Today we will talk about NeuroMarketing. It is a fairly complicated concept. Complicated enough to make you close this window and never think about it again. “Leave it to the experts and marketers”, you would say. Well, I am here to make it simple for you. NeuroMarketing is a concept where marketers study the human brain’s responses to various elements and tailor a campaign to encourage people to take a specific action.
The key term in Neuromarketing that you all must remember is – Rational Choice Theory. Economists and some marketing experts dictate that we humans make rational decisions. The decisions are based on various externalities and information that we consider before making them like costs, benefits and event probabilities using the rational part of the brain. However, it is now known that decisions, especially decisions related to purchasing are a product of stimulus and our brain’s response when it interacts with elements to create a favourable response. To study the reaction and the inevitable outcome, marketers take help of consumer neuroscience.
According to the Harvard Business Review, “The field of neuromarketing—sometimes known as consumer neuroscience—studies the brain to predict and potentially even manipulate consumer behaviour and decision making.” Researchers in neuromarketing measure brainwaves and chemical changes in the brain to figure out physiological and neural signals to gain insight into customers’ motivation, preferences, and decisions which can help inform creative advertising, product development, pricing, and other marketing areas.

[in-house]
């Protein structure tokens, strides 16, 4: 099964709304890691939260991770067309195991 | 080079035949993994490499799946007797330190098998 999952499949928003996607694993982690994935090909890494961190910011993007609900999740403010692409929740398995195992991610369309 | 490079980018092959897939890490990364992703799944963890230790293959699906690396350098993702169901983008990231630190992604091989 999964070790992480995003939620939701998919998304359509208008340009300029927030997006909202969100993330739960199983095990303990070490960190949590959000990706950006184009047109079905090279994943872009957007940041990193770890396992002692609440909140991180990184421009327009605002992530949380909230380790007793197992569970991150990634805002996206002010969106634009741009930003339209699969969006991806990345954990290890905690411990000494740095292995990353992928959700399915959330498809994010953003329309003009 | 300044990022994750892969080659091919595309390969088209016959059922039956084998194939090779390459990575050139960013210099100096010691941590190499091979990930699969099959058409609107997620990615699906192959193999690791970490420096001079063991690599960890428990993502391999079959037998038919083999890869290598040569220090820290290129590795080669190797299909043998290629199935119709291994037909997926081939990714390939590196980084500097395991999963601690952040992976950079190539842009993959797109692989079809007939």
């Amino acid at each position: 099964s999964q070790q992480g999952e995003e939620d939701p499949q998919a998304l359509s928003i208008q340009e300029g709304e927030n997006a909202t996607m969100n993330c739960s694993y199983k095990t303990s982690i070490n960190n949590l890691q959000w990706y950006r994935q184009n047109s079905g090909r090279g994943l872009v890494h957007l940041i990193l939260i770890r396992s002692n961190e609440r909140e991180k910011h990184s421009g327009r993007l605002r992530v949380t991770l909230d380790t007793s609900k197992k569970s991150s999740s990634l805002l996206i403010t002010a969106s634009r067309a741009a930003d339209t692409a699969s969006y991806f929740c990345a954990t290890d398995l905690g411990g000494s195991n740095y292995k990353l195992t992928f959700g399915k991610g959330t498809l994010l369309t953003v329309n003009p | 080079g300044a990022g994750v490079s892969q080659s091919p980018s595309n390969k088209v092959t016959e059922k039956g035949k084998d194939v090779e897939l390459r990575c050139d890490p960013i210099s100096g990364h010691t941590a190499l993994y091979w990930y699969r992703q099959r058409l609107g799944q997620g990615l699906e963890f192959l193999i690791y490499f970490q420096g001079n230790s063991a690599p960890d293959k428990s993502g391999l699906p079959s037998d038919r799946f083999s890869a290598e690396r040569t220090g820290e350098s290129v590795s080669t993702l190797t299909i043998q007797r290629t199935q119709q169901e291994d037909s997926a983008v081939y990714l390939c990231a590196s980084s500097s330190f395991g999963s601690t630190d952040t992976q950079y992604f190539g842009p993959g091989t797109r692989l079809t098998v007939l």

Interest in consumer neuroscience took off in the mid-2000s when business school researchers started to demonstrate that advertising, branding, and other marketing tactics can have measurable impacts on the brain. In 2004 researchers at Emory University served Coca-Cola and Pepsi to subjects in an fMRI machine. When the drinks weren’t identified, the researchers noted a consistent neural response. But when subjects could see the brand, their limbic structures (brain areas associated with emotions, memories, and unconscious processing) showed enhanced activity, demonstrating that knowledge of the brand altered how the brain perceived the beverage. Despite such findings and its inevitable boost in overall sales, the adoption of neuromarketing has been low, which shines a light on the scepticism revolving the accuracy of brain scans and neural information synthesis.
Before you whirl into the land of scepticism, think about it; When I grab the ice cream at the grocery store, why do I choose Ben and Jerry’s over Haagen Dazs? I might tell myself it’s the specific flavour or the price or the packaging, or post-rationalise it in my brain in one of a million other ways. But for some reason, I instantly go for one over the other.
While people are good at expressing what they want, Neuroscience can help us understand the hidden elements of the decision process that creates a tool for us, to measure how customers perceive the value of the offering, and how and when does it influence the customer through its displays and brand to make the final decision.
Sumeru Marketing is at the forefront of this revolutionary concept. Each of our campaigns and displays are made with the right elements, to maximise the effectiveness, using heat maps from neuroscience.